Though you might end up disqualifying more leads, doing this could free up time your sales team spends chasing dead-end leads to then apply to leads who are actually ready to buy from you.
Once they are qualified as leads, what information do they need to make their decisions? Approach the sales funnel from the buyers’ perspective and personalize the sales content and messaging to each segment or buyer persona.
Examine the “leads = revenue” way of thinking
“Total number of leads” coming into the funnel can be a vanity metric if they aren’t quality leads. You could be wasting time, energy, and other resources to get in front of people who are likely never going to buy from you.
This is where the cliché statements come in: you know, ‘less is more’ and ‘quality over quantity.’ They are classics for a reason. If you have your buyer personas and an efficient sales funnel, you should be able to pinpoint the amount of quality leads you need to optimize revenue. That way you’re not (one more cliché, sorry) throwing everything against the wall to see what sticks when it comes to lead generation.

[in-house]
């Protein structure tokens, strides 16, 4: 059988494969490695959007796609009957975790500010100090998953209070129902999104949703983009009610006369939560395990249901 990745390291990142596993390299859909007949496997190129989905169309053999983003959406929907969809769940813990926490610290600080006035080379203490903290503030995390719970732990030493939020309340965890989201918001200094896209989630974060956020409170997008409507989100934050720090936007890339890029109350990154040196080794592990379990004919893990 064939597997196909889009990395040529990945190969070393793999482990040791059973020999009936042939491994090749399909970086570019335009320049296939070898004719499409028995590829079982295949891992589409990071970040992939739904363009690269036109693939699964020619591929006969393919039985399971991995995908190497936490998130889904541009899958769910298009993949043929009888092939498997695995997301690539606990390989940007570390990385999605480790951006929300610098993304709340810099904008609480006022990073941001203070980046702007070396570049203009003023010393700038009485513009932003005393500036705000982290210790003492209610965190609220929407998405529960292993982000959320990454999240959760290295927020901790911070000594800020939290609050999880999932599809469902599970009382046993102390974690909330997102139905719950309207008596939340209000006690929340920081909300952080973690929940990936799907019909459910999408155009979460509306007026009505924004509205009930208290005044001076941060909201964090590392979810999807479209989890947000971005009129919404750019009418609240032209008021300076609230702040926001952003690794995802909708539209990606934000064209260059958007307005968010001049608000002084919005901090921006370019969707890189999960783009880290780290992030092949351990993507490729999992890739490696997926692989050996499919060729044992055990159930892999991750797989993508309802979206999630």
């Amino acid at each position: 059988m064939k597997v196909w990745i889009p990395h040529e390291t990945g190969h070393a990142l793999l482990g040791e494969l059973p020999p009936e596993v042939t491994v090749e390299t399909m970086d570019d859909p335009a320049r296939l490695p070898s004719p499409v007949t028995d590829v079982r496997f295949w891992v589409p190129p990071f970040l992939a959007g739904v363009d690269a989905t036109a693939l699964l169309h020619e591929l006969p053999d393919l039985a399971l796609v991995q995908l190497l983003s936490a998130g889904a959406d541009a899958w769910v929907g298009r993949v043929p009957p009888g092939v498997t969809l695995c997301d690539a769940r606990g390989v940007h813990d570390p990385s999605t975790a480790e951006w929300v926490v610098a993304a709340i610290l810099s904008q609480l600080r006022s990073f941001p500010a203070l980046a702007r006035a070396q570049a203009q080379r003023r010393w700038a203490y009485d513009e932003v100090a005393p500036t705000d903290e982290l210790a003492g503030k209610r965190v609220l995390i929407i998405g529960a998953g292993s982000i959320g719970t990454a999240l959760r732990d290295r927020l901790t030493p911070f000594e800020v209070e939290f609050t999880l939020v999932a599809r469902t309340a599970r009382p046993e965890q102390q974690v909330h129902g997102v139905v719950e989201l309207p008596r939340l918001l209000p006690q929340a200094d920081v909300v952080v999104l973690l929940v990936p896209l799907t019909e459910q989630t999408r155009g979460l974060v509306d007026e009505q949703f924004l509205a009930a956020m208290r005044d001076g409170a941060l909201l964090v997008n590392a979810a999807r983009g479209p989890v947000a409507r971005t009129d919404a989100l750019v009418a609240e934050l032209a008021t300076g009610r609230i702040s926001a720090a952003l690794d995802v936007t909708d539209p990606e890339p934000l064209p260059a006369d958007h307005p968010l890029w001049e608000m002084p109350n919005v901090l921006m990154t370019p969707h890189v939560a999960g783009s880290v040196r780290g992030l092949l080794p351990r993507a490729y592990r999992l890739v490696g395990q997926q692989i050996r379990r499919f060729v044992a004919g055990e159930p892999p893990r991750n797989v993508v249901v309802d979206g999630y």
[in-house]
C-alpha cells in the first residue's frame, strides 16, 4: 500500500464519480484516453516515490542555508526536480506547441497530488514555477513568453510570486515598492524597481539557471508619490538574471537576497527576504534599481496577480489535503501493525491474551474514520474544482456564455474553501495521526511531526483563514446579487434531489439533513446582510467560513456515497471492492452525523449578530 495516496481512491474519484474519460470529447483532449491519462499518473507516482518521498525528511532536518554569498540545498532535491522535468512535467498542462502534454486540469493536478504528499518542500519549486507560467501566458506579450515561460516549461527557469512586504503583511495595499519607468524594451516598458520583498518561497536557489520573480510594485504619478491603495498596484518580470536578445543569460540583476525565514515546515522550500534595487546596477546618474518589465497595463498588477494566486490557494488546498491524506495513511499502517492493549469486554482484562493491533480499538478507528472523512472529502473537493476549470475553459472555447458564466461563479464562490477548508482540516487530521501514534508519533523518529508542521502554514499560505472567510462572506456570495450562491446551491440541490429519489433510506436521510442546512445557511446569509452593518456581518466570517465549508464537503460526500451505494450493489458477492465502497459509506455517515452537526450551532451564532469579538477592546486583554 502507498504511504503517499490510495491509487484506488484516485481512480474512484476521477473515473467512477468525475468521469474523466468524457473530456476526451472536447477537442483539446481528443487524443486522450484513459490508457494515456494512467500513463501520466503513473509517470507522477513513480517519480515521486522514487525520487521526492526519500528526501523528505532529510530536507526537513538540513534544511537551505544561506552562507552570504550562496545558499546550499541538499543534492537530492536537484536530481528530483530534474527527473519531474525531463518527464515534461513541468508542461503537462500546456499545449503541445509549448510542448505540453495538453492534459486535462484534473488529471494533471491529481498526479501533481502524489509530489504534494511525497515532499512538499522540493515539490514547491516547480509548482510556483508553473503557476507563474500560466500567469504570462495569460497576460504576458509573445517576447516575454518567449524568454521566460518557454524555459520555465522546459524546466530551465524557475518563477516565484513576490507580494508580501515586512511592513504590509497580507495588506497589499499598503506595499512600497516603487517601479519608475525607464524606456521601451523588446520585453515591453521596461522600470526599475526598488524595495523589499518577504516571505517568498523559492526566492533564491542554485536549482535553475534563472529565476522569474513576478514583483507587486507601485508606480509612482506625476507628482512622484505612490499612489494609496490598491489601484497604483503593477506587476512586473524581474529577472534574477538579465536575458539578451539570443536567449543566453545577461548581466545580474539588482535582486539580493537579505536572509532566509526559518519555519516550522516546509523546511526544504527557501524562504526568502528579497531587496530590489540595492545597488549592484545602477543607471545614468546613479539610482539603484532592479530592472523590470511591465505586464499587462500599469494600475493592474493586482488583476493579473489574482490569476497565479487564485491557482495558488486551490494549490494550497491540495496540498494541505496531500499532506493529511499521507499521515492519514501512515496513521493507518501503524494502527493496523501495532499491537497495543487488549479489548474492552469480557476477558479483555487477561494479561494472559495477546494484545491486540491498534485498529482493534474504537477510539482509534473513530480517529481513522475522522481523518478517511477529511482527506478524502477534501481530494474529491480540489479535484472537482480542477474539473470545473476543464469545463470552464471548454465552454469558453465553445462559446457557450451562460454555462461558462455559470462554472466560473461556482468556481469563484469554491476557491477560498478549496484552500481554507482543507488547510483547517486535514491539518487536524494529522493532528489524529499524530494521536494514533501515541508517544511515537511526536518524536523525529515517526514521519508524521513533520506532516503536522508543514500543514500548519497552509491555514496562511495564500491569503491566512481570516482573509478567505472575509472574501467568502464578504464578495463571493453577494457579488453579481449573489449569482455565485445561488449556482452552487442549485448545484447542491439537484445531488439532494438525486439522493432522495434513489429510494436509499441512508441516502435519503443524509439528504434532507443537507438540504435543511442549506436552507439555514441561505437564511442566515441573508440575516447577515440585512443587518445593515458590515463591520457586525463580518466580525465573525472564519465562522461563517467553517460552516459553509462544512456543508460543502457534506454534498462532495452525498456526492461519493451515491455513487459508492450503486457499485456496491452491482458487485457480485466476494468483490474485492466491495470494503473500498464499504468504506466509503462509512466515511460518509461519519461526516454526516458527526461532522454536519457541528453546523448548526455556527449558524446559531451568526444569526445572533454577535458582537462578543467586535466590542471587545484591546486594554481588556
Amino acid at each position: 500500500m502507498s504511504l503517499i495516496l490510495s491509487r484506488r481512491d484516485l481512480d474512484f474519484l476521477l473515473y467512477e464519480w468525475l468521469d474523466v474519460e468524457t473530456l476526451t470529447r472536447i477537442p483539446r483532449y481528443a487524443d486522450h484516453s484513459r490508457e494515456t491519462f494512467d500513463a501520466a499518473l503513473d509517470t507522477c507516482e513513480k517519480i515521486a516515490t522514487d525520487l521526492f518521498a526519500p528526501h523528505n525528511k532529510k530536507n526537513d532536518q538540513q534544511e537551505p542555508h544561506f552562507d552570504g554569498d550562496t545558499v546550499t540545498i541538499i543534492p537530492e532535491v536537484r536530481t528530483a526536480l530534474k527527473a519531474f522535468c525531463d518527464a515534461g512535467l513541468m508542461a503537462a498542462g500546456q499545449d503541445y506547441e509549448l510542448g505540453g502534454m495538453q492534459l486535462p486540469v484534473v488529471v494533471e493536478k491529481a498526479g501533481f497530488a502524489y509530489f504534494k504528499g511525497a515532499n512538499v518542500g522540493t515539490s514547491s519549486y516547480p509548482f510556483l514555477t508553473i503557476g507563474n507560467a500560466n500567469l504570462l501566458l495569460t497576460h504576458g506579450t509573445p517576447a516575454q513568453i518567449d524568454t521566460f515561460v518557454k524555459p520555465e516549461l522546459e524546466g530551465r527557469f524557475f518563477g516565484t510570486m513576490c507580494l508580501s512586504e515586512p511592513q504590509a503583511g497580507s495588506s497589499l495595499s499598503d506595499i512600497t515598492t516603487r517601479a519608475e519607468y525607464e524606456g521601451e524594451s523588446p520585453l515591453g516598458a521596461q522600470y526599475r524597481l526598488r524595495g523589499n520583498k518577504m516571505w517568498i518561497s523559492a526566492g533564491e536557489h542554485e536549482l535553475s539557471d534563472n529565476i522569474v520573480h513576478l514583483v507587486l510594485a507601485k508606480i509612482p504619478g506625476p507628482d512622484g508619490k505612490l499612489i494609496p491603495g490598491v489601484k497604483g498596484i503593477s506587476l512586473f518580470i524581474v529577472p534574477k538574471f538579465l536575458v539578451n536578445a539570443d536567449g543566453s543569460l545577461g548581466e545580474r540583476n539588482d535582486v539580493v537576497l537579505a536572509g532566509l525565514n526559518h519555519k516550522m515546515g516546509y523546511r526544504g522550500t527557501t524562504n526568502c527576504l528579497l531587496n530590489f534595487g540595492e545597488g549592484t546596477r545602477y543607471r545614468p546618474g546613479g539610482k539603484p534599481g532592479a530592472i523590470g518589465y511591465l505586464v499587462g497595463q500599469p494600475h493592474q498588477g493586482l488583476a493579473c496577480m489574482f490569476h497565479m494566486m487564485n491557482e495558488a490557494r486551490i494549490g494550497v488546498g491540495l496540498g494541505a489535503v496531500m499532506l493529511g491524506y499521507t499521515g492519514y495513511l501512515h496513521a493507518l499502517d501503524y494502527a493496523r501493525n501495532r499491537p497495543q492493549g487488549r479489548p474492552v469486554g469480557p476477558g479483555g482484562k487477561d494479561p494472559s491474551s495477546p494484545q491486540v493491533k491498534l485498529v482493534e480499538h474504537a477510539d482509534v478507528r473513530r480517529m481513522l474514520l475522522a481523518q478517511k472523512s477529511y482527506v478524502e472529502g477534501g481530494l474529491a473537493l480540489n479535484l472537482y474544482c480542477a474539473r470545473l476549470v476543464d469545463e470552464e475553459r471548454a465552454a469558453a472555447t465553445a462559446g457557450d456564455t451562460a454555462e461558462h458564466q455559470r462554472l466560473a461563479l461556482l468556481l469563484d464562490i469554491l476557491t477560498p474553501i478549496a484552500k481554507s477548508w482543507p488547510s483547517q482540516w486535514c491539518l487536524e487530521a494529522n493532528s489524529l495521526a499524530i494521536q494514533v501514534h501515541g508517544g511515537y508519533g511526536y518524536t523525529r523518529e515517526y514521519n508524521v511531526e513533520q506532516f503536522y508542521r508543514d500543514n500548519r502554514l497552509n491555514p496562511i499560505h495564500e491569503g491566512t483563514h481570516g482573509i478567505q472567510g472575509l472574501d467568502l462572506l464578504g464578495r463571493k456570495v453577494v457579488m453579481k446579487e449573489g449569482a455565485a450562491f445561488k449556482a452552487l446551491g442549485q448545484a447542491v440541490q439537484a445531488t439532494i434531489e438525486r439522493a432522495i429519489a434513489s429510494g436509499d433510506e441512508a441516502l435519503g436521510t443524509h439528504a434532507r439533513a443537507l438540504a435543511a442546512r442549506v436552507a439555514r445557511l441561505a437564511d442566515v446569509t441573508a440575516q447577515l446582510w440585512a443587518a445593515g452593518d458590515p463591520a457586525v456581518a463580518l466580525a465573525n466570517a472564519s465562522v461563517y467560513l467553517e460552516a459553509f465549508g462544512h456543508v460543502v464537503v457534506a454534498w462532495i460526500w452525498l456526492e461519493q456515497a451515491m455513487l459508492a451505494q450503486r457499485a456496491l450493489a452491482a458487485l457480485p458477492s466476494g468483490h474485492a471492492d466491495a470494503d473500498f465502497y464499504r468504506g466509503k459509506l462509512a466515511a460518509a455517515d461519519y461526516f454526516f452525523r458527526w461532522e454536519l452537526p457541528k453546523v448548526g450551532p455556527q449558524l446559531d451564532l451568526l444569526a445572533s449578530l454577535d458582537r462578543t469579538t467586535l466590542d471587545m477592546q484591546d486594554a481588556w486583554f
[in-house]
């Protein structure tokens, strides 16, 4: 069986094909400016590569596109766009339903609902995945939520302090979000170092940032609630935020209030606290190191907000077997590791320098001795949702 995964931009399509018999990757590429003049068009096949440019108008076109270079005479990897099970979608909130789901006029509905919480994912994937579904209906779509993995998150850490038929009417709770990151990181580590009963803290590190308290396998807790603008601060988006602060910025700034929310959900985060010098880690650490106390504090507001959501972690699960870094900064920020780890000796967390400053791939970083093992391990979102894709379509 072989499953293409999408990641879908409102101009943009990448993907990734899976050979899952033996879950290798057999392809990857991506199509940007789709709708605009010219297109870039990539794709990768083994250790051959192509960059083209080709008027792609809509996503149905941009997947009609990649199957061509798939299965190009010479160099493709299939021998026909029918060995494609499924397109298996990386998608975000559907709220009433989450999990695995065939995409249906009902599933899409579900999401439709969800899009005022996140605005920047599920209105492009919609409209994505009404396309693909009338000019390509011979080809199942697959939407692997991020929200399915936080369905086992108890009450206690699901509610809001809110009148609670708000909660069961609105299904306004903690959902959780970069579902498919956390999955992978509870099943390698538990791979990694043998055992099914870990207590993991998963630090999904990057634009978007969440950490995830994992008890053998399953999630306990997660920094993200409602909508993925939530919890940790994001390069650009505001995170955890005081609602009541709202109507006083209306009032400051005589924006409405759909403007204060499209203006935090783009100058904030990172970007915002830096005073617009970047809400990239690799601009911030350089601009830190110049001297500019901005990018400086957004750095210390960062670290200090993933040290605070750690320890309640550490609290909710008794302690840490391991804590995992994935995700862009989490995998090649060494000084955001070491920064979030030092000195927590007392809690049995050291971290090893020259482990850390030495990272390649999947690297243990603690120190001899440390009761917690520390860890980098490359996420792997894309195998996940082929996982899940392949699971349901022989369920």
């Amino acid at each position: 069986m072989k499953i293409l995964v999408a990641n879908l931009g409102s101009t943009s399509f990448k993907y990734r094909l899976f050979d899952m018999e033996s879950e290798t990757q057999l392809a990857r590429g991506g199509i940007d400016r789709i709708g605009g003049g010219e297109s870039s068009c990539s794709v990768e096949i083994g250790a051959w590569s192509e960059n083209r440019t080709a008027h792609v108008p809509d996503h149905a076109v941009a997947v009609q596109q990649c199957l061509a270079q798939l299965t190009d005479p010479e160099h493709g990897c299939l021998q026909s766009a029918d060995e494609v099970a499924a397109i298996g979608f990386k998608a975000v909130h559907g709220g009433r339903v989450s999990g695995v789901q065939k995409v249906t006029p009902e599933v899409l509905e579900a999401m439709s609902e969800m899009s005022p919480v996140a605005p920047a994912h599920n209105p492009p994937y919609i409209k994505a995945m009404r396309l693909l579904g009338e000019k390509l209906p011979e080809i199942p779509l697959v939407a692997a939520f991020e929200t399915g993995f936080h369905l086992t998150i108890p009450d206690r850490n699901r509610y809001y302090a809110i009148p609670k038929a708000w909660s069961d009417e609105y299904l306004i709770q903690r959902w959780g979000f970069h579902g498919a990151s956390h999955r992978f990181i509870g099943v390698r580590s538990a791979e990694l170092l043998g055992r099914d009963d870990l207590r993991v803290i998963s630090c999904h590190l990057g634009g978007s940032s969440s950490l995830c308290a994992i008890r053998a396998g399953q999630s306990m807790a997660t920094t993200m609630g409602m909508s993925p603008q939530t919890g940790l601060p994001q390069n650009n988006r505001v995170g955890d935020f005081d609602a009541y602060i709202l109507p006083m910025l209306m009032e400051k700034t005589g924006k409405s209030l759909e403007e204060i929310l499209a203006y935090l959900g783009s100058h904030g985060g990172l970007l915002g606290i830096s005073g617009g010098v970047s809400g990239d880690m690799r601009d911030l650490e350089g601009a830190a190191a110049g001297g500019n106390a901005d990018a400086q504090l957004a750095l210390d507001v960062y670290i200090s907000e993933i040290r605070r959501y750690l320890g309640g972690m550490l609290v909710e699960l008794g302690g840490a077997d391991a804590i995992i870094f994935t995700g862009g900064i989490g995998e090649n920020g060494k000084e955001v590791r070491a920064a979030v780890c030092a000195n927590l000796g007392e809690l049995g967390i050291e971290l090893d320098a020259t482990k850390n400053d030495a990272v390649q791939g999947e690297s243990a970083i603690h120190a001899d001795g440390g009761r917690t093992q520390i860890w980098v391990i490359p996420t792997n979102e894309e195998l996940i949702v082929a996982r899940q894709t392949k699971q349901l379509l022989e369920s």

Look at the bottom line
That feeling of lead generation desperation may have its roots in your company’s pricing structure. If your product or service offering is underpriced, your sales team needs to close more and more deals to make your quotas and revenue targets.
This means you need more and more leads coming into the top of the funnel. If you’re priced at the lower end of the spectrum, your sales strategy is going to be volume-based, instead of value-based.
If you have a tiered pricing structure, are too many of the leads coming in at the lowest tier? Ideally, your pricing structure should be set up with your top tier establishing a reference value. It should feel high, but not astronomic.